Swinging CO2 Levels

We all know that atmospheric CO2 levels have increased over the past 50 years and this graph (from the Mauna Loa Observatory) shows that.

co2You’ll notice that there is an oscillation pattern imbedded on the linear increase and this is due to the Earth’s seasons – During Northern Hemisphere winter CO2 is released from dying plants and during the Northern Hemisphere Summer the atmospheric CO2 drops as the plants use the CO2 for food.  This is commonly referred to the collective ‘breathing’ of plants.

From this NPR story, there is a new study that claims this breathing has become stronger:

“Scientists at Scripps and elsewhere are publishing a new study that looks at that global breathing pattern in detail. The new data include air samples taken from an airplane that flew repeatedly over the Pacific Ocean, from one pole to the other, to look for small differences in carbon dioxide.”

“The group reports in Science magazine that the teeth in that saw-tooth pattern have grown bigger over the past 50 years.”

“The vegetation is taking deeper breaths, if you will,” Graven says.

To verify this claim, I’ll perform this same calculation but first some details.  Keep in mind my results won’t be an exact apples-to-apples comparison with the report mentioned in the NPR story.  The atmospheric CO2 data I’ll be using come from Mauna Loa and are obtained at the observatory located at 3.397 km and if you’re interested in graphing it yourself, you can find it here.  The report mentioned above used airplanes flying over the north Pacific and Arctic oceans at 3-6 km altitude to measure the atmospheric CO2.  So I’d expect some difference in the actual results but the order of magnitude of our calculations should be the same.

For the record, the report compared CO2 amplitudes (the difference between the highs and lows of the oscillation) between current and 1958-1961 and found increases in amplitude of 25 – 50%.  Keep that number in mind because you’ll see below that the calculations I performed on the Mauna Loa data show increases much less than this.

Now let’s look at the Mauna Loa data.  The following two graphs show atmospheric CO2 levels from 1958 to 1963 and from 2008 to 2013.  Both graphs cover 15 years and they are spread 50 years apart – just like the recent report.

co2-1co2-2You’ll notice that both have similar frequencies of oscillation (4 lower points and 6 upper points) but it’s hard to tell if the magnitude of the oscillations (the ‘breathing’) is the same.  I performed this calculation and the magnitude of the peaks are plotted in the following graph.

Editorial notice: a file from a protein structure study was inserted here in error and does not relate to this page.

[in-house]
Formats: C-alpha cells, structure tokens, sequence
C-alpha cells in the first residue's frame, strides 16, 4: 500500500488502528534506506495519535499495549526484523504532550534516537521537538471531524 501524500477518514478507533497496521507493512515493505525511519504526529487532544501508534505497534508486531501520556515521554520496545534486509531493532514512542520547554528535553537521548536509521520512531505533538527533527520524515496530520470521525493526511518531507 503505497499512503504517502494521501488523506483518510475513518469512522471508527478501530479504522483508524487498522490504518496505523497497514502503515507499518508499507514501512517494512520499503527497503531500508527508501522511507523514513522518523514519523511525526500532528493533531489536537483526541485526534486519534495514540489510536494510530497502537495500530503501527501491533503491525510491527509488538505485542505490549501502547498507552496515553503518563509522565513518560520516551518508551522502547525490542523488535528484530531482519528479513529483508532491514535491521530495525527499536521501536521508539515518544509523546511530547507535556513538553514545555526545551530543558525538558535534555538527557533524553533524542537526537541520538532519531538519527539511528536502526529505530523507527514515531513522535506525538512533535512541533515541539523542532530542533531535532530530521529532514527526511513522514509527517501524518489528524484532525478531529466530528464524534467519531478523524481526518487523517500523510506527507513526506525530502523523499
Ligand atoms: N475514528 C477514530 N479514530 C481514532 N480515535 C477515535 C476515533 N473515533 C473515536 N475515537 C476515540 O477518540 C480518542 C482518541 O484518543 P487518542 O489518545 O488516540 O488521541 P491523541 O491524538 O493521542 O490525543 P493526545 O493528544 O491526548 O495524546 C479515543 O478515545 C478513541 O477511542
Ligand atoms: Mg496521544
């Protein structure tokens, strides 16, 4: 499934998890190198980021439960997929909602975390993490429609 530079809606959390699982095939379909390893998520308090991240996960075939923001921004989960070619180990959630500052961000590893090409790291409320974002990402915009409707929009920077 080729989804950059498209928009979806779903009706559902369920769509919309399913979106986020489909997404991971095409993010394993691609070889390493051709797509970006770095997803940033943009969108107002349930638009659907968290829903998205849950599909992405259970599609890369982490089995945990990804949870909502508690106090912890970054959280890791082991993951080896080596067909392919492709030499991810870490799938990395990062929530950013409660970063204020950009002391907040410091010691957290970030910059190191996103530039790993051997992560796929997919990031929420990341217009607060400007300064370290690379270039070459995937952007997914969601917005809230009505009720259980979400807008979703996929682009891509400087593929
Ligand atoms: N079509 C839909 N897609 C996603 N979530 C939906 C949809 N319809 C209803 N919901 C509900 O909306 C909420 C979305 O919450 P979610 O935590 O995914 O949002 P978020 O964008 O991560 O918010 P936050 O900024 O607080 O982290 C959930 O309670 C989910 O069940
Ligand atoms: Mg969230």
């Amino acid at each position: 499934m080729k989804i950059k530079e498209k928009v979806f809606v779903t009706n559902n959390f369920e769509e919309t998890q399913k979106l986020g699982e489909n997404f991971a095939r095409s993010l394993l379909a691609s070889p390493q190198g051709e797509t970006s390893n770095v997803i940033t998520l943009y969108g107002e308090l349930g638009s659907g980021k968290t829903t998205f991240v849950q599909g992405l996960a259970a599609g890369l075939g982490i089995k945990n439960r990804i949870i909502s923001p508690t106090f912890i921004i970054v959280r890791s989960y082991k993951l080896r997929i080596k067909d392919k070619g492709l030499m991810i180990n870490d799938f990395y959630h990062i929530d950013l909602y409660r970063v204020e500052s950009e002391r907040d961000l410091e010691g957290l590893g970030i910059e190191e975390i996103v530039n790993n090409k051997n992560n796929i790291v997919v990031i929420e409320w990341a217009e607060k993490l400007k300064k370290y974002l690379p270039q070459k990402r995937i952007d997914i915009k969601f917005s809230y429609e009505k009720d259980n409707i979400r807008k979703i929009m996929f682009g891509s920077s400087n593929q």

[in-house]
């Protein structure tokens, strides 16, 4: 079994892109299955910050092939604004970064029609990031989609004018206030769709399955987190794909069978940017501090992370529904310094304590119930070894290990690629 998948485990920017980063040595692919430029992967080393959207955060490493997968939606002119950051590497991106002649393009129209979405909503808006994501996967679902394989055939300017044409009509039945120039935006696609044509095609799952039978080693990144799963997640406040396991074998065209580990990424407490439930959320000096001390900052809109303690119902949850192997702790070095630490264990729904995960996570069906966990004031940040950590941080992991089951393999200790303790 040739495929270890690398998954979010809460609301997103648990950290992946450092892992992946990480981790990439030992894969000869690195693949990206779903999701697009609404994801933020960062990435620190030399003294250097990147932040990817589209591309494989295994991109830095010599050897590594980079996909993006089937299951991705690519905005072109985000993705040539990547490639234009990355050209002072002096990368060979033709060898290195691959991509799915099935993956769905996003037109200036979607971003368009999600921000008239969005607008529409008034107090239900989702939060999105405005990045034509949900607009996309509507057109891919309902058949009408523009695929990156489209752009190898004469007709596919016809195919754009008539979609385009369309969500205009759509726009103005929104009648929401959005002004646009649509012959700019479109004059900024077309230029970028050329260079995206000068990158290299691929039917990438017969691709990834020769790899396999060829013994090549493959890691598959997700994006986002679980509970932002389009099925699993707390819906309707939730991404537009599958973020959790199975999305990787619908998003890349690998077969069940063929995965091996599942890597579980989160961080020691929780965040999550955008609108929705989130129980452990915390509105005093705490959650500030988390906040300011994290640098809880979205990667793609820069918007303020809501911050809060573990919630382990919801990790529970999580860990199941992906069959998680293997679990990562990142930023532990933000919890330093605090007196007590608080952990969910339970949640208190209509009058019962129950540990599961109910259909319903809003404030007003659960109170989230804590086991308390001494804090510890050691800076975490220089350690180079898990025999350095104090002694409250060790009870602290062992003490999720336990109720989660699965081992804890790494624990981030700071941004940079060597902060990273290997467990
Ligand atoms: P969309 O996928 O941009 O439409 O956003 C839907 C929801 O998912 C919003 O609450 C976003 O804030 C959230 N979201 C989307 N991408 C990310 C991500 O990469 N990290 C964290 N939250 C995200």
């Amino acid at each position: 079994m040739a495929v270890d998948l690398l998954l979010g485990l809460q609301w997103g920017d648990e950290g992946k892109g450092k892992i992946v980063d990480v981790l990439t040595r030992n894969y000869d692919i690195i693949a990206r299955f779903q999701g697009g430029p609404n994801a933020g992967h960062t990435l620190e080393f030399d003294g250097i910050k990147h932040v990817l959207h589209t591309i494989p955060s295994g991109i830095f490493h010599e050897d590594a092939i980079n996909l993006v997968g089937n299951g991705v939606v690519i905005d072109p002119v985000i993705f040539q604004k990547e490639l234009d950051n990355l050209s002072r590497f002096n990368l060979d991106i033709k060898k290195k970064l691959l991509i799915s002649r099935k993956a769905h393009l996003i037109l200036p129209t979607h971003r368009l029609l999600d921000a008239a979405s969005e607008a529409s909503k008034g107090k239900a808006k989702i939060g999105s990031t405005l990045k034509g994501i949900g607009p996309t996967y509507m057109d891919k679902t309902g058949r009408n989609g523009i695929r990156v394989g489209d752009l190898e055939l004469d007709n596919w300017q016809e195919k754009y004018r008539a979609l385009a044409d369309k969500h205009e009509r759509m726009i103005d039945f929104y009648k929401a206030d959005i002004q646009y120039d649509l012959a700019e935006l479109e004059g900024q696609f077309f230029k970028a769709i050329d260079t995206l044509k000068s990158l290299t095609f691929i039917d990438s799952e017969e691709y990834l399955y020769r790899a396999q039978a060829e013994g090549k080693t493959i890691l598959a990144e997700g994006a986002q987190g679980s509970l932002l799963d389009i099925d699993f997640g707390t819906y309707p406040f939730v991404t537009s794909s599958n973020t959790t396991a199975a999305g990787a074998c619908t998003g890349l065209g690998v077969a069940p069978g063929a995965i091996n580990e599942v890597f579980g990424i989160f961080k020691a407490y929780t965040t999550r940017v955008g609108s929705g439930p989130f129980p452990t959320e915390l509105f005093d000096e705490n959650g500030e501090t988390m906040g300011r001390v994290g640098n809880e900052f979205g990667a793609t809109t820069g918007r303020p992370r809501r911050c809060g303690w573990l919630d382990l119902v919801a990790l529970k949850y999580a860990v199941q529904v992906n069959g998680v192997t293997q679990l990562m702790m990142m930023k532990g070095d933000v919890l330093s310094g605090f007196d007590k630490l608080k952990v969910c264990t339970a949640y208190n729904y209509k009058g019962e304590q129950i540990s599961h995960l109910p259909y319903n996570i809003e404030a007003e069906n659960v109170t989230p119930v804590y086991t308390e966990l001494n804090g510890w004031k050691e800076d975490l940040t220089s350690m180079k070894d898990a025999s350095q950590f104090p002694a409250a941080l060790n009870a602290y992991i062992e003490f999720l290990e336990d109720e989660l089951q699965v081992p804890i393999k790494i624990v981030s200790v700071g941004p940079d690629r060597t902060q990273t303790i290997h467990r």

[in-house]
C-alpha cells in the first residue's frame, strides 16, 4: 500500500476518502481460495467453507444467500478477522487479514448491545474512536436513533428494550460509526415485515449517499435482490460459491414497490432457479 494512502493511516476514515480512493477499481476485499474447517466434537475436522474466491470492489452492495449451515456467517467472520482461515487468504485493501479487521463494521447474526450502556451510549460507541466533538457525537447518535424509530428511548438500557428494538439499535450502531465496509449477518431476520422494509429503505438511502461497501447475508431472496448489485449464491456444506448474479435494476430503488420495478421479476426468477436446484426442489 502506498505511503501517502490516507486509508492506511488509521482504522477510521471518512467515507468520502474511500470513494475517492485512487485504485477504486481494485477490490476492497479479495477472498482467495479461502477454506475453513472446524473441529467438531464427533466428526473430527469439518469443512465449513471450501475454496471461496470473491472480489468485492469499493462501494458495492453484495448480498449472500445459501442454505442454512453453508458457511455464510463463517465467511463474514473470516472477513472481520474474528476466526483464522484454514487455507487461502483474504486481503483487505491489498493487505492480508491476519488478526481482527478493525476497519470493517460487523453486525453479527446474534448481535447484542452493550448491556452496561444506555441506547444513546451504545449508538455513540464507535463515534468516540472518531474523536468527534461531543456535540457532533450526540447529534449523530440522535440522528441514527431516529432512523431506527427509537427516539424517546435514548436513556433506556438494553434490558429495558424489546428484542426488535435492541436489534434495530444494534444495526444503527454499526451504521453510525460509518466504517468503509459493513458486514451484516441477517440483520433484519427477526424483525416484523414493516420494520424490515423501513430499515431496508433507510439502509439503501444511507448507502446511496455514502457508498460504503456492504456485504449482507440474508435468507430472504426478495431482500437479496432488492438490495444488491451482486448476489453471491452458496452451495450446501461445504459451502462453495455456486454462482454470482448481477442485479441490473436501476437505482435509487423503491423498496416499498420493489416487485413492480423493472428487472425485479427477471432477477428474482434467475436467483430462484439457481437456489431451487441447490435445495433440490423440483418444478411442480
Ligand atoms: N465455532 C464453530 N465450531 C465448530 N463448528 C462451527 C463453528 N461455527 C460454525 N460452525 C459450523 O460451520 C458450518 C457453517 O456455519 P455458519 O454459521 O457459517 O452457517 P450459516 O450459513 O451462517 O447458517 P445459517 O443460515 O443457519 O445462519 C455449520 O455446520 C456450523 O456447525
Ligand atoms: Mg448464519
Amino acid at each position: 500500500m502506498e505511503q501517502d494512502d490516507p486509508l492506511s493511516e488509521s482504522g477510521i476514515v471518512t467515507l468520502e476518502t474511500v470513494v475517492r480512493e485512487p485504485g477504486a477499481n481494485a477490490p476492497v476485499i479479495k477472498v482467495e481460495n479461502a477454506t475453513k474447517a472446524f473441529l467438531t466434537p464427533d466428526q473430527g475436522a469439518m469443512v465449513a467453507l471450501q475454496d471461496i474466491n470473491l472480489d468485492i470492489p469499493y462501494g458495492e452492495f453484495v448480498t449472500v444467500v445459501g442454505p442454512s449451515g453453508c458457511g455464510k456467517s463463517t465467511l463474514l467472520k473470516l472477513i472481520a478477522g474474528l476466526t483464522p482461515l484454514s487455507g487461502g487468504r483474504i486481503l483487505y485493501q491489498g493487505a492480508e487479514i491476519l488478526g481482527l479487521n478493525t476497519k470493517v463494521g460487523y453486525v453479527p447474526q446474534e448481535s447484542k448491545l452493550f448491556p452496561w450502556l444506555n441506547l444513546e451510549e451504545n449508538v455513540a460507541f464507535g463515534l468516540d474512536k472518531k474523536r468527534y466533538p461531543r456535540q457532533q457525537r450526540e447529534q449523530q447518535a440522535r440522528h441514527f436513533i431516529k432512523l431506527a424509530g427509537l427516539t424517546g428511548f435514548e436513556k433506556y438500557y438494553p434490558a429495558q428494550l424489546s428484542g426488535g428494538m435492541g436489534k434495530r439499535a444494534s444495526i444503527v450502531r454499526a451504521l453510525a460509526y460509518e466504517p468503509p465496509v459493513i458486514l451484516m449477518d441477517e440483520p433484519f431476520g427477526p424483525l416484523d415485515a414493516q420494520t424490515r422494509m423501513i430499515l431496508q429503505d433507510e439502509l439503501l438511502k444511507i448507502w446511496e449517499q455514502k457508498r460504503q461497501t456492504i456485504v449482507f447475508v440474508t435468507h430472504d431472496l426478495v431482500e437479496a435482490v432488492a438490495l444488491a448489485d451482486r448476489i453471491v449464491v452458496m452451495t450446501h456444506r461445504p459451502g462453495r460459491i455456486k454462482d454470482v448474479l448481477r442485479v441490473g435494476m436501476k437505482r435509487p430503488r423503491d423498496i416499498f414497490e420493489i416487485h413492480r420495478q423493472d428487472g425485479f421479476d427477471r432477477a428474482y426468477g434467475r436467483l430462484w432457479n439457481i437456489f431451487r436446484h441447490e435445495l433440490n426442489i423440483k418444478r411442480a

co2 amplitudeThe average magnitude of the CO2 oscillation 50 years ago was 6.09 ppm and the magnitude of CO2 oscillation today is 6.50 ppm.   So we’re talking about an increase in the plant breathing of about 0.41 ppm or an increase of 6.7% over 50 years.  That’s a big difference between 25-50% claimed in the recent report!

I’ll wait to read the details of this new report to find reasons for the huge discrepancy in results but even if there is a way to reconcile the data, I don’t really know what this report is supposed to tell us.

There is no doubt atmospheric CO2 levels are increasing and we know that plant growth will increase because of this so you’d expect some increase in the amplitude swings as more plants are doing this ‘breathing’ of CO2.

I don’t really have a point here, just interested in performing the calculation and practicing a little math in public!

Advertisements
This entry was posted in Climate Change. Bookmark the permalink.

One Response to Swinging CO2 Levels

  1. livinrightinpgh says:

    Your posts on AGW have been a real blessing to a commoner like me, Cosmo, and I’ve forwarded MANY of them to “friends” who have either bought into the AGW cult, or don’t really know where they stand. Too many get caught up in the media hype that seems to over-exaggerate some numbers while completely dismissing those that don’t fit the AGW narrative.

    THANK YOU for your commitment to shining the light of truth on the subject!

Leave a Reply

Fill in your details below or click an icon to log in:

WordPress.com Logo

You are commenting using your WordPress.com account. Log Out / Change )

Twitter picture

You are commenting using your Twitter account. Log Out / Change )

Facebook photo

You are commenting using your Facebook account. Log Out / Change )

Google+ photo

You are commenting using your Google+ account. Log Out / Change )

Connecting to %s